They’re building ramps at the front and back entrances of my neighbor’s house.
My neighbor, I’ll call her Sue, is a woman in her golden years who lived alone and worked most every day. I saw her outside all the time, but I haven’t seen her in a couple of weeks now. Now there’s always at least one other car in the drive, both day and night.
I don’t see Sue’s dog outside as much as I used to. And the ferals she used to feed don’t come around anymore.
I don’t know the woman that well. I’ve said hello a few times, but that’s it. So while I’m concerned, I don’t feel it would be appropriate for me to pop up at her door and ask what the heck’s going on.
The good news is, there are people involved so that, if there is a problem, I’m sure she’s being well cared for.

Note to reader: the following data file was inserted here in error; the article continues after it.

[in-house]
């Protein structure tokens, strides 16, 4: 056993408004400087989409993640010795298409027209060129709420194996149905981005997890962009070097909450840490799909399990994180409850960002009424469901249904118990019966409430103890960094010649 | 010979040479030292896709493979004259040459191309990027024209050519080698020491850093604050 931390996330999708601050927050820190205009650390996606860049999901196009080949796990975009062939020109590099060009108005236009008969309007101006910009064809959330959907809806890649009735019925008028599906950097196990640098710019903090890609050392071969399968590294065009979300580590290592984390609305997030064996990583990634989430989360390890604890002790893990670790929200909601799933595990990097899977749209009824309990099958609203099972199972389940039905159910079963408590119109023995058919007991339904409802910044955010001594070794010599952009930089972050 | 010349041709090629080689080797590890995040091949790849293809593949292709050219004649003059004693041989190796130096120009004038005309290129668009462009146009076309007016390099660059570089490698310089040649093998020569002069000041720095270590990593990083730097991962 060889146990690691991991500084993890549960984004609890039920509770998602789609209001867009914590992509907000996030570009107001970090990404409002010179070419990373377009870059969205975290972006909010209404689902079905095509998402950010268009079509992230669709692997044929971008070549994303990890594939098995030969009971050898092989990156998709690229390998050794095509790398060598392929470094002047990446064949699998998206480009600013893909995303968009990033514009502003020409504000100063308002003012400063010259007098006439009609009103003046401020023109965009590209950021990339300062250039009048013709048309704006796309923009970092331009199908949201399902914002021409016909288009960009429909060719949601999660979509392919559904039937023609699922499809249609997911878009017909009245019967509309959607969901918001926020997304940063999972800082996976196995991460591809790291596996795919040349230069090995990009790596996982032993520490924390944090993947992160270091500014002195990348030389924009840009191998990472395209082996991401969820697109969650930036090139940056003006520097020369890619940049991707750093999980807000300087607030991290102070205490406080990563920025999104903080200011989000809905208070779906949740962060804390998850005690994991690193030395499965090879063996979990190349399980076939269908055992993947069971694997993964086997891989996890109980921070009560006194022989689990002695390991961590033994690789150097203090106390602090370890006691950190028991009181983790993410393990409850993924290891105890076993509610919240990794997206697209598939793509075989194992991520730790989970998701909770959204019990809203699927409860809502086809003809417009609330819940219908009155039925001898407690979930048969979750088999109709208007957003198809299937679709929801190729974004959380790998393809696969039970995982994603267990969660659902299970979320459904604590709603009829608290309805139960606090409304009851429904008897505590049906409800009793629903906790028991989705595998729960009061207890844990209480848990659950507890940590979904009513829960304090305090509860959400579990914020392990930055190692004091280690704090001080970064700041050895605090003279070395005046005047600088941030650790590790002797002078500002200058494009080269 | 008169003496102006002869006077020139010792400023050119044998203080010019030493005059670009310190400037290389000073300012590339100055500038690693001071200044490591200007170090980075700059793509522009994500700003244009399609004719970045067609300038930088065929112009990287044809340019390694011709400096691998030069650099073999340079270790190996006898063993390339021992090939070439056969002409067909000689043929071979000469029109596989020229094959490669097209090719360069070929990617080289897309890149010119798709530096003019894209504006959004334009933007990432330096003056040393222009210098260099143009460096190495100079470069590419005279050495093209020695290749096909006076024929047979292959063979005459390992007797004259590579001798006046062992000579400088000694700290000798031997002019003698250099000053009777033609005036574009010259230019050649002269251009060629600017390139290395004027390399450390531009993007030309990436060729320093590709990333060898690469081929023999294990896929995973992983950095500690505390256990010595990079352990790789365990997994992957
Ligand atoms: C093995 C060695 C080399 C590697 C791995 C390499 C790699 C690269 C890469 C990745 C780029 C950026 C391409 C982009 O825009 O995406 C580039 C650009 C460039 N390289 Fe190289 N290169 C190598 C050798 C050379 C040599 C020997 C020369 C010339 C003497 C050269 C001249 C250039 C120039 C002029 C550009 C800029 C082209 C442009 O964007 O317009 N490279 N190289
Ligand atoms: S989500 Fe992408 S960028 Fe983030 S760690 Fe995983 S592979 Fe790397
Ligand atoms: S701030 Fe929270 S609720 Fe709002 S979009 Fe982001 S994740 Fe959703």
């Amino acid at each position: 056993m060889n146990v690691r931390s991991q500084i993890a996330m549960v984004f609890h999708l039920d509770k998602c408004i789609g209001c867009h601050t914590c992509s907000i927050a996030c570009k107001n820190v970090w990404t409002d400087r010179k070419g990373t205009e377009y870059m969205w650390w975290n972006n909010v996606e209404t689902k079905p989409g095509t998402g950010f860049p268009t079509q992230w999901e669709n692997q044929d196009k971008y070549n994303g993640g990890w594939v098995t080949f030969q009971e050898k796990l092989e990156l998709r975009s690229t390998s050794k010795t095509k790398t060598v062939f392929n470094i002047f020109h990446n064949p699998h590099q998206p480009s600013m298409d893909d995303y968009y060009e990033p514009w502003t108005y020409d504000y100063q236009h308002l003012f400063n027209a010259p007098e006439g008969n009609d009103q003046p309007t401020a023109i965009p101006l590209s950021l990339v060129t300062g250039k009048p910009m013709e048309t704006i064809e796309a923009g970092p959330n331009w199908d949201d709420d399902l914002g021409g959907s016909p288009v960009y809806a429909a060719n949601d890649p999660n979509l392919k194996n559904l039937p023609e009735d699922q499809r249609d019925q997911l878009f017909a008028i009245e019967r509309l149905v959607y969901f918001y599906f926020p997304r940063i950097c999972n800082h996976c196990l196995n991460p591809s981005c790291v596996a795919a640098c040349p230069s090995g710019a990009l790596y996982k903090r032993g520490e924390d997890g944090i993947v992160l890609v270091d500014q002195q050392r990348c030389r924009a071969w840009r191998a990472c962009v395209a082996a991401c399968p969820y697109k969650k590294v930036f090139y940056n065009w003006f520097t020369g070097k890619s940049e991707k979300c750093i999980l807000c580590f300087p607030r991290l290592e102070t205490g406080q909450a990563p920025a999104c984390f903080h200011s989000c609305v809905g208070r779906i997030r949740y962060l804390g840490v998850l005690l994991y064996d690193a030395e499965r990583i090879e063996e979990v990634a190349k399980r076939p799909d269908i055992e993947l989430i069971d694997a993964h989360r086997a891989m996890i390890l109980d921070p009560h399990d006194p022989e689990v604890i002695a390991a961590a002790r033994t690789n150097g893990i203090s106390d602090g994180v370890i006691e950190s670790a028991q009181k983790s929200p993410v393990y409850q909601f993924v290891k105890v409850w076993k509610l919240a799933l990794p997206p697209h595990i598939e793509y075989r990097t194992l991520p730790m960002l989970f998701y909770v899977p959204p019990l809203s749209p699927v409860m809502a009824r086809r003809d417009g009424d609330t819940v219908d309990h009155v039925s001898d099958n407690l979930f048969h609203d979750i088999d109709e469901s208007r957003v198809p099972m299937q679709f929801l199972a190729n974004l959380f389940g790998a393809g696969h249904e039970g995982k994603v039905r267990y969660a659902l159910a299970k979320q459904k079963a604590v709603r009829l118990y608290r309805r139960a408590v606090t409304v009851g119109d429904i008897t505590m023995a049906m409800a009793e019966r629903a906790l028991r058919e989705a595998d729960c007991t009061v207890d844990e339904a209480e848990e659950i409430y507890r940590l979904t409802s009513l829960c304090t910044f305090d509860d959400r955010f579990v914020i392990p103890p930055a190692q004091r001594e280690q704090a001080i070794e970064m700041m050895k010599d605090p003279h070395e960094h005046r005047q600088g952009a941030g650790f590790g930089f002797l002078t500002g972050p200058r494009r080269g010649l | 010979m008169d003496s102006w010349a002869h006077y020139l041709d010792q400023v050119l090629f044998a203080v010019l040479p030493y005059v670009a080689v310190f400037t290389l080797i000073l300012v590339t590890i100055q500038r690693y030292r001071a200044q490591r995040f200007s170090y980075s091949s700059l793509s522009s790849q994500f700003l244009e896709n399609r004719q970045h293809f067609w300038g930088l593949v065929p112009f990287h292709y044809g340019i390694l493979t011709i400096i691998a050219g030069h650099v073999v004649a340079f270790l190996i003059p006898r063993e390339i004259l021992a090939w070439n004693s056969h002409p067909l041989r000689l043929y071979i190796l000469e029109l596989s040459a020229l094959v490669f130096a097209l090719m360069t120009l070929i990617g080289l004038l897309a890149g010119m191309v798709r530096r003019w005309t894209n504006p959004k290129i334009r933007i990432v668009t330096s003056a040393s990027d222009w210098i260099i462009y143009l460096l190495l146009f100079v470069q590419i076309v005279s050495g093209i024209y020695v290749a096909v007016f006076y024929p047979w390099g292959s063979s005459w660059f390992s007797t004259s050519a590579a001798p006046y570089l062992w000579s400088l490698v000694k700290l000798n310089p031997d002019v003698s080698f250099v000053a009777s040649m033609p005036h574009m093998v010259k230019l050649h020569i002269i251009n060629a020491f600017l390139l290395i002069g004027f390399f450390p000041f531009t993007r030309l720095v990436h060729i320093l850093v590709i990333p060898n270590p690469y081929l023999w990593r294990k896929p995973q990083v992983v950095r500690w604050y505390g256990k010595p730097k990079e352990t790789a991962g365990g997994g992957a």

I can’t help but wonder what I’d do if something serious happened to me. What if I had a stroke, or fell and broke a hip? How would I care for my animals? Would I have to surrender them? I missed two days of work because a dog bit me while I was on the job, and not one of the social worker types I work with bothered to pick up the phone and call. I take that back. My supervisor called me Thursday and asked how I was doing, then wanted to know if I was working (it’s my scheduled day off) because there was a “situation” that needed handling.
So I doubt seriously any of the people I work with would be volunteering to help out if I really needed something.
I’ve decided that it’s time to consider buying long-term care insurance. That would cover me, but not the gang, would it?
Truth be told, I don’t have anyone that could take them in. So we all know what’s most likely to happen. It’s not what gives me comfort, but it is what it is.
Maybe I’ll get lucky and I won’t live to see that day. But if I do, it will surely kill my spirit. In the meantime, I’m praying that those who care for Sue aren’t removing her beloved companions, and killing her spirit too.